I'm still working on conquering sweet corn. I have two gardens going this summer, as previously noted. The corn above is in the garden at my house. The corn below is in the garden next to where I grew up. There is quite a difference in the two corn plots, which I can explain rather simply...
I have no idea what I am doing with sweet corn.
I have excuses. My Dad never planted sweet corn so I didn't have a chance to watch and learn how he planted it. Last year was the first year I tried to grow my own sweet corn even though I've had a vegetable garden of my own for at least 20 years. I don't always think it is necessary to follow the instructions on the seed packet.
I believe the corn at my house is planted too close together. Since it is a small plot of corn, in a 4' x 8' foot raised bed, I spaced the corn a little (a lot) closer than normal. This is in spite of the problems that I had last summer, which the seed company told me were because my sweet corn was planted too close together. I remembered that when I planted this corn, which is a variety called Bon Appetit from Pinetree Garden Seeds, but that didn't stop me.
I don't always listen very well, even when I am talking to myself.
So when I planted sweet corn at the second garden, I planted the corn in groups of 5 or 6 seeds, spaced about a foot apart. The variety there is Illini Super Sweet. It was the variety that the owner of the garden patch had purchased, and I was happy with it because I think it was the sweet corn variety my aunt recommended I try after reading about my sweet corn struggles last summer. But I think I planted this corn too far apart.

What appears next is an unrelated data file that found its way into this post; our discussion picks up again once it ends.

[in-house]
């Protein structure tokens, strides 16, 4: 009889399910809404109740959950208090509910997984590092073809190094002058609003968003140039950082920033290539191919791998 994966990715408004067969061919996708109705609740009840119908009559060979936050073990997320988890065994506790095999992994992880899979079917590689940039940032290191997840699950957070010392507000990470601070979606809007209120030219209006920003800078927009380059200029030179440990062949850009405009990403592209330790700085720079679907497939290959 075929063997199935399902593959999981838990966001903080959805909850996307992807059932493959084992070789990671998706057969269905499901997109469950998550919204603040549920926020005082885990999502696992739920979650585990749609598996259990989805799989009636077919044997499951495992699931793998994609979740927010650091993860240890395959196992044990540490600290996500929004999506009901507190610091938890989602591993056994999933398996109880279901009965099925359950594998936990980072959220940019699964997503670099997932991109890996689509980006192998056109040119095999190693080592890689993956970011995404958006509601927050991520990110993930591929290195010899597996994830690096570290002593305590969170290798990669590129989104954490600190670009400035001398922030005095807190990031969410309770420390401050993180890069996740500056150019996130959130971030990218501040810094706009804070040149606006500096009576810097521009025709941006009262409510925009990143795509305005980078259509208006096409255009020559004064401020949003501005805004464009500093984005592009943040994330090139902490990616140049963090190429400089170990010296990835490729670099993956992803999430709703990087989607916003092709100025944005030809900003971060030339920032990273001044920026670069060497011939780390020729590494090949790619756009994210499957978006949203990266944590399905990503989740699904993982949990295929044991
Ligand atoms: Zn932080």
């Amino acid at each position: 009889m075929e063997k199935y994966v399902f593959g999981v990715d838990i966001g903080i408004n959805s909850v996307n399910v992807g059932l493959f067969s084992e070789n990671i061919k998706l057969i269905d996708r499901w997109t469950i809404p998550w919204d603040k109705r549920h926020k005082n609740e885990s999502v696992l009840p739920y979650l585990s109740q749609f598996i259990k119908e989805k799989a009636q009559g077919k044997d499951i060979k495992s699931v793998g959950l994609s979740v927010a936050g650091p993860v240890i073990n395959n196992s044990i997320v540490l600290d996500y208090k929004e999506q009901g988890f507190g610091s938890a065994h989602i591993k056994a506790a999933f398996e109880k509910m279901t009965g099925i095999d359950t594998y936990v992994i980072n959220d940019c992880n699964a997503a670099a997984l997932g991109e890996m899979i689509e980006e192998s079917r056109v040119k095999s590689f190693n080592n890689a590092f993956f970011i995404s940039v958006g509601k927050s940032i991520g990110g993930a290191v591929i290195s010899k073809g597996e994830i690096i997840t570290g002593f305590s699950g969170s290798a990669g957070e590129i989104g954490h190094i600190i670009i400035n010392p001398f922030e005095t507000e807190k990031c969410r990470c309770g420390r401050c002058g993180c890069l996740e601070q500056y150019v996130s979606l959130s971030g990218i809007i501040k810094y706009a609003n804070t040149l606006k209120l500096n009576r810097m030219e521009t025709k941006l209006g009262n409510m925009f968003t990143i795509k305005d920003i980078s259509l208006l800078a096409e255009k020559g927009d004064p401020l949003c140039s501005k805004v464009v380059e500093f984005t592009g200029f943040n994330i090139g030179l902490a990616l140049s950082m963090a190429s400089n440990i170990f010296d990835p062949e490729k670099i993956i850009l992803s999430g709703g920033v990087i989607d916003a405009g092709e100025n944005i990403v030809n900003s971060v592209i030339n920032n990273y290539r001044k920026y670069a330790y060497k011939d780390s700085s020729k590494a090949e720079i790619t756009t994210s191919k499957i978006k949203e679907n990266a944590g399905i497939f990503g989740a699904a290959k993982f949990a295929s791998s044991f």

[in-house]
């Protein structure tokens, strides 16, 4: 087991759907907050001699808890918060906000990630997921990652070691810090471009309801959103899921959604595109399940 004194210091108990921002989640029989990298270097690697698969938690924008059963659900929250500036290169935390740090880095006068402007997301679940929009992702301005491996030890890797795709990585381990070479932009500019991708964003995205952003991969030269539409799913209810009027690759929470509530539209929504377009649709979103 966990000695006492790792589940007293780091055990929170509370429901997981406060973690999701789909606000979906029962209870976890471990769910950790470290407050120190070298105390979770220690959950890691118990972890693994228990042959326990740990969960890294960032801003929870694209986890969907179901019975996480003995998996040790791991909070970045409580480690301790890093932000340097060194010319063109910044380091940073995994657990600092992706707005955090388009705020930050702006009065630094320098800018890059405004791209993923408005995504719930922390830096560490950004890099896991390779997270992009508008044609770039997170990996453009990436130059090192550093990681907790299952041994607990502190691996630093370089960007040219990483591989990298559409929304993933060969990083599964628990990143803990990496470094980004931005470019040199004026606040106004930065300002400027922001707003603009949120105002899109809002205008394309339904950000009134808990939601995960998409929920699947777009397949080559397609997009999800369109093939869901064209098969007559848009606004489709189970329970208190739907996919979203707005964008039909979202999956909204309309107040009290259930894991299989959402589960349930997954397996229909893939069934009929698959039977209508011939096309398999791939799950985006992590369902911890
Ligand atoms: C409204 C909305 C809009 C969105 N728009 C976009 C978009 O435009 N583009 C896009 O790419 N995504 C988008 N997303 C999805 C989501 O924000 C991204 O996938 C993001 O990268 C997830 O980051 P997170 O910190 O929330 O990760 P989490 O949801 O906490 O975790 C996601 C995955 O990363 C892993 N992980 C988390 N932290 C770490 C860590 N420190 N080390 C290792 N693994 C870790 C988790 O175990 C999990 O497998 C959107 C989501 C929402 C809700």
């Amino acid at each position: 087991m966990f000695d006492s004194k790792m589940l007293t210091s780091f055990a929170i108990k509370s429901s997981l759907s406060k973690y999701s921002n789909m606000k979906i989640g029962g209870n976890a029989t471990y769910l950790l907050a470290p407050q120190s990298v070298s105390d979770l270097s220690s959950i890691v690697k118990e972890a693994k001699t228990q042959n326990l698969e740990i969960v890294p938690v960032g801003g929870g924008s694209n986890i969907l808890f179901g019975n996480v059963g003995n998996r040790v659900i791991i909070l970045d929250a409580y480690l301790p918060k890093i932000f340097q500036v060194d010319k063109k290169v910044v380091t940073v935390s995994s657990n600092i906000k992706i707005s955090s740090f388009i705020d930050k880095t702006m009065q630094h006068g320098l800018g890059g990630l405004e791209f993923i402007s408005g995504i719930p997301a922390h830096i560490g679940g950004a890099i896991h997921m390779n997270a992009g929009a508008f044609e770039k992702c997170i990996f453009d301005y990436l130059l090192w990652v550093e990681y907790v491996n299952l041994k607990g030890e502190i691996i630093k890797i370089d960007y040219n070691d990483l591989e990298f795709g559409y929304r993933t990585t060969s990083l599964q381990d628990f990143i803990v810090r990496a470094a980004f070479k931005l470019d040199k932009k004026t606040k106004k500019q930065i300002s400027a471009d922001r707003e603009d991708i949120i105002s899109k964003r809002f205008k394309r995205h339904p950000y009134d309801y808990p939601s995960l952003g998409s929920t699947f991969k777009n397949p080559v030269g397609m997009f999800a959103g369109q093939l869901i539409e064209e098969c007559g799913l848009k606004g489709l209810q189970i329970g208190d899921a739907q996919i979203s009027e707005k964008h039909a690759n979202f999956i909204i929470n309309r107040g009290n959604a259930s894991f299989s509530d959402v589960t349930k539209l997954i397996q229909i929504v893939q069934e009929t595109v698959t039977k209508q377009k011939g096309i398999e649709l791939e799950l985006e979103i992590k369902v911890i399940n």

I clearly over compensated on the spacing.
The other difference in the two gardens, besides the spacing, is the amount of watering. I did water my raised bed garden during the 'moderate drought' but we did not water the other garden. So the second garden is struggling a bit (a lot). The beans (not pictured) are soaking up the rain and making a good comeback and are ready to bloom. The corn doesn't look so good, as you can plainly see, but it should still be "knee high by the fourth of July" so I am hopeful.
It will also be quite embarrasing if I don't get at least a few good ears of sweet corn this summer out of one of these gardens, and perhaps a bit of a blow to my overall reputation as a gardener, a well-educated gardener at that.
If these were flowers I was trying to grow, I'd enter Kathy's contest at Cold Climate Gardening and try to win a book. But it's sweet corn. It's sweet corn, which really should not be that hard to successfully grow!